Rome - Fiumicino
, yes it is very traffic-laden. But the Colosseum, Palatino, Via del Corso, Pantheon, and Trevi Fountain are worth it! I hit Rome during the big Saldi and I bought tons of clothes for very good prices! Trevi Fountain was so beautiful at night. I just sat there and spoke with the locals. I learned a lot of Italian that night. Plus, being serenaded by a charming Italian man is always a plus! Dirt, dirt, dirt, who cares? There is plenty of dirt in every American city as well. After all, they are cities! But Italian dirt is so much more charming, LOL : )
I went to Sperlongo 2 years ago in the summer time. I spent a month in August, it was very hot! Beautiful Beach. Lots to do for both young and old. I stayed in Old
and had a great time! Met lots of nice people!
was the most beautiful and peaceful place I have been. I hope to return in a few months with the hope of moving there permanently.
It was so relaxing and laid back I could have stayed forever! The town is small and not known to many tourists. I think we were the only Americans in the place! You can drive from the Rome airport if you don't mind sharing the road with some of the most insane drivers in the world, but the best way to get there is to take the train to Formia and hop on a bus that will take you right to the main street in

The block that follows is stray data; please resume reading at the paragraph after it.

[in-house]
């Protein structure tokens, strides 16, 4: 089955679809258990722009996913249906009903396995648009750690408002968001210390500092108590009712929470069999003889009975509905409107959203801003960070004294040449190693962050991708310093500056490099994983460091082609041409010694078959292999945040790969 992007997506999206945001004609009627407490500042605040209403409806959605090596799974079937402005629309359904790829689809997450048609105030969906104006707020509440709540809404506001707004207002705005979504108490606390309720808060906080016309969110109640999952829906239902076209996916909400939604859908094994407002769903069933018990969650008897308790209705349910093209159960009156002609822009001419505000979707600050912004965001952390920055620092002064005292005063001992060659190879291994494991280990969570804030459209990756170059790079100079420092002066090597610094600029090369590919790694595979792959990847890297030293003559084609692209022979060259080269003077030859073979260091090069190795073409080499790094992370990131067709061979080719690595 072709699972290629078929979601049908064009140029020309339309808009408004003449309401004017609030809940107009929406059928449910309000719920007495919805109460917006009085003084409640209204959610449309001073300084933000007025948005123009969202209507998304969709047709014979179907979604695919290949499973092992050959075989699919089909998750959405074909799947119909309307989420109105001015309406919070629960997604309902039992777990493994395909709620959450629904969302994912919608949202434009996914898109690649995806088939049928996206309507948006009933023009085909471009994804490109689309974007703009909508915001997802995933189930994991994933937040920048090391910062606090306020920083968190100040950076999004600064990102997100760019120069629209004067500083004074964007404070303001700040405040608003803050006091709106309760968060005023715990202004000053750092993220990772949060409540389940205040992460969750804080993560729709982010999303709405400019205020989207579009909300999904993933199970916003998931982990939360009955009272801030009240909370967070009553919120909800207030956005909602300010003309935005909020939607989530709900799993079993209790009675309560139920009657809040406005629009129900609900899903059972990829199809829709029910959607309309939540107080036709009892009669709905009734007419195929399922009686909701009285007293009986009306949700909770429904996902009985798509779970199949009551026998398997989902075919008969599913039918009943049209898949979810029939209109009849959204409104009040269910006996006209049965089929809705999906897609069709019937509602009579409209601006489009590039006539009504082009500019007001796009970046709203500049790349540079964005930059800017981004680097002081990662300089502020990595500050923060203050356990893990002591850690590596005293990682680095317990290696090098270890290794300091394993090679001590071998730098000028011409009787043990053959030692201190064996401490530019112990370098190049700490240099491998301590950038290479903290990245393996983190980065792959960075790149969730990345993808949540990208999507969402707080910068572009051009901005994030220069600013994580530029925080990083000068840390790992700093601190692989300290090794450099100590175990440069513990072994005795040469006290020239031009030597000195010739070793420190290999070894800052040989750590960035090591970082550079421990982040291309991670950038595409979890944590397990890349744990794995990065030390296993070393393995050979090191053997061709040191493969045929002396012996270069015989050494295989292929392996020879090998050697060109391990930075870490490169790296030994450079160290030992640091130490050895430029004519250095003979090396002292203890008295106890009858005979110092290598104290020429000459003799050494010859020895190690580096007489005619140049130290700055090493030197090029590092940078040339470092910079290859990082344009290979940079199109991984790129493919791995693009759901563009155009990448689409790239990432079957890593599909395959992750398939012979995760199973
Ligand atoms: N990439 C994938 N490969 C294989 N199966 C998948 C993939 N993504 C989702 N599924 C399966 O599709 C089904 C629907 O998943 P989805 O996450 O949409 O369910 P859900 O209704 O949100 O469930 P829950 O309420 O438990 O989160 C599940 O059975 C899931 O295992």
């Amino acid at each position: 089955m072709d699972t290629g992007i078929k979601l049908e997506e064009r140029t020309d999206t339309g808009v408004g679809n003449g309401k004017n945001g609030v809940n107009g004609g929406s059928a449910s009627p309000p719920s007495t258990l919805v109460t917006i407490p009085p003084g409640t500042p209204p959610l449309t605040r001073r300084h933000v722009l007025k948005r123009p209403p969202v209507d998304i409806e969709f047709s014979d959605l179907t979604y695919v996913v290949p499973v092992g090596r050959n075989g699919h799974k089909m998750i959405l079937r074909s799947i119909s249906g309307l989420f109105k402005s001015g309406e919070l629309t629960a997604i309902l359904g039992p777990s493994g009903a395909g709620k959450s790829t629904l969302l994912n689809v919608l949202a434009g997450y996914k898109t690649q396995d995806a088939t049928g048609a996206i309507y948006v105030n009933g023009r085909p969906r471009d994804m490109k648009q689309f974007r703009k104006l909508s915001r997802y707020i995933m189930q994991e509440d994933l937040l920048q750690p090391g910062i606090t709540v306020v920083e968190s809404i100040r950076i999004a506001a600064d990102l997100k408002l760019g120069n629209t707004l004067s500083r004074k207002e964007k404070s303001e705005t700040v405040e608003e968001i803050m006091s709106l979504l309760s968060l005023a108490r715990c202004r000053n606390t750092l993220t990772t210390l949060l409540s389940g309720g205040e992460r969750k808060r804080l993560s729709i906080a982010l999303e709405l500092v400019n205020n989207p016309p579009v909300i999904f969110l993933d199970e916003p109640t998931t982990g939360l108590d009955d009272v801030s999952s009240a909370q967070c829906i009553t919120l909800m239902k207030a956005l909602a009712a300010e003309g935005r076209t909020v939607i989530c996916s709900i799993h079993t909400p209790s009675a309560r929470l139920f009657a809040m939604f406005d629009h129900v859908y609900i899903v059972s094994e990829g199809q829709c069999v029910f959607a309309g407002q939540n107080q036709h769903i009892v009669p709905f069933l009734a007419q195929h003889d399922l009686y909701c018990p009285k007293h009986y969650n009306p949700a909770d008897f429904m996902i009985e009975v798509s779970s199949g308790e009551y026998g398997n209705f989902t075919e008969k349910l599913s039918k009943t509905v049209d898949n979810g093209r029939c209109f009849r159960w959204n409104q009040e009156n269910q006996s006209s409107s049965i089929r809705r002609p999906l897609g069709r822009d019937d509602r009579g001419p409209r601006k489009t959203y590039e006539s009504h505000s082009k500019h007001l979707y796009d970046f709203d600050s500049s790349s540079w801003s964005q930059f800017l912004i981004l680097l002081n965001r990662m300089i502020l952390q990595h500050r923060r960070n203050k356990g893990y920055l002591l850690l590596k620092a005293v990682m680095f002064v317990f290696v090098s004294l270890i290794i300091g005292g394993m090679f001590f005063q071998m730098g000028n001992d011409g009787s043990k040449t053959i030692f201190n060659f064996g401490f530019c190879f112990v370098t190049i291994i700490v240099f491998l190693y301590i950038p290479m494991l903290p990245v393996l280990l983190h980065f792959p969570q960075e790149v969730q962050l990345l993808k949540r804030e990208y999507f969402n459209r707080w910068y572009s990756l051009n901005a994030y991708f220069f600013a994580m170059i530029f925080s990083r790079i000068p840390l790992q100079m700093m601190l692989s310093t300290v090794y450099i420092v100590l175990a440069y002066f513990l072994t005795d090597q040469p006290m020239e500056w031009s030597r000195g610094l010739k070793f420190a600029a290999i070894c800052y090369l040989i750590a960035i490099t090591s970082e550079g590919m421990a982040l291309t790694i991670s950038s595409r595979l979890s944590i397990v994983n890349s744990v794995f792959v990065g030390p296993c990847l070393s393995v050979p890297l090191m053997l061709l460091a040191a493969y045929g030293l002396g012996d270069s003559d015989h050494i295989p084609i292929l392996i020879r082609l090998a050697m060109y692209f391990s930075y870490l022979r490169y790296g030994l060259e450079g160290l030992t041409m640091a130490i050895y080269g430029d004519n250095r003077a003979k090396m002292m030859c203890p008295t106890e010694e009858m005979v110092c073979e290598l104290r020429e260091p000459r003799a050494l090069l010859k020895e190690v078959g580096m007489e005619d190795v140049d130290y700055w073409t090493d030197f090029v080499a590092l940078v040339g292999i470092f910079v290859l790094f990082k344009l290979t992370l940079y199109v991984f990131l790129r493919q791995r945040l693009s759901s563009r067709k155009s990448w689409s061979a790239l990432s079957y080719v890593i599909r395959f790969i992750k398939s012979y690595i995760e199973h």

. You will not need a car or want one once you get there. It is much cheaper and enjoyable just to take the train. You walk to wherever you want to go. The beaches are great and not too crowded. Beautiful!
-- dirty, expensive, and crowded. It is the eternal city and there is so much to see and explore. And that is what every owner of a hostel, hotel, restaurant and every other business serving tourists knows. Convenient it is that most hostels and hotels are situated close to the Termini train station. It must be the cheapest area in Rome, because it is one of the most smelly, dirty, and -- for tourists, carrying their cameras and wallets -- unsafe areas. Plus, coming out of Termini, walking your first meters in the city, you will see homeless sleeping, be asked for money and cigarettes. The prices in Rome -- well, it is Rome after all, so every tourist is paying for it, but do yourself a big favor when you stay at a some hotel or hostel. Ask around what rate other guests pay, because you will be judged by your wallet and look by receptionists at many places at a difference of up to 60 €uro for a single room. Some tourists just pay everything.
Rome is a fantastic, brilliant city but one that, like most large and popular cities, offers traps for the unwary. There are lots of pickpockets (and they are very good at their jobs), but just pay attention and don't flaunt your valuables. On the plus side, Rome has a very low serious crime rate for such a large city and is generally safe (with all the usual provisos). You can also be ripped off (however, not as badly as I've been ripped off in London, Paris, or New York) and pay too much for bad food but that is usually only if you eat at tourist spots and don't wander off the tourist path (it doesn't take much wandering -- usually just a street away). Eat at local places, drink your coffee standing up, and generally try to get the feel of the place and you will have a much much better time. People are not mean or pushy, but nor will they fawn and grovel at your feet -- Italians (
ns especially, who can be a bit old fashioned) people respond to politeness and attempts to at…
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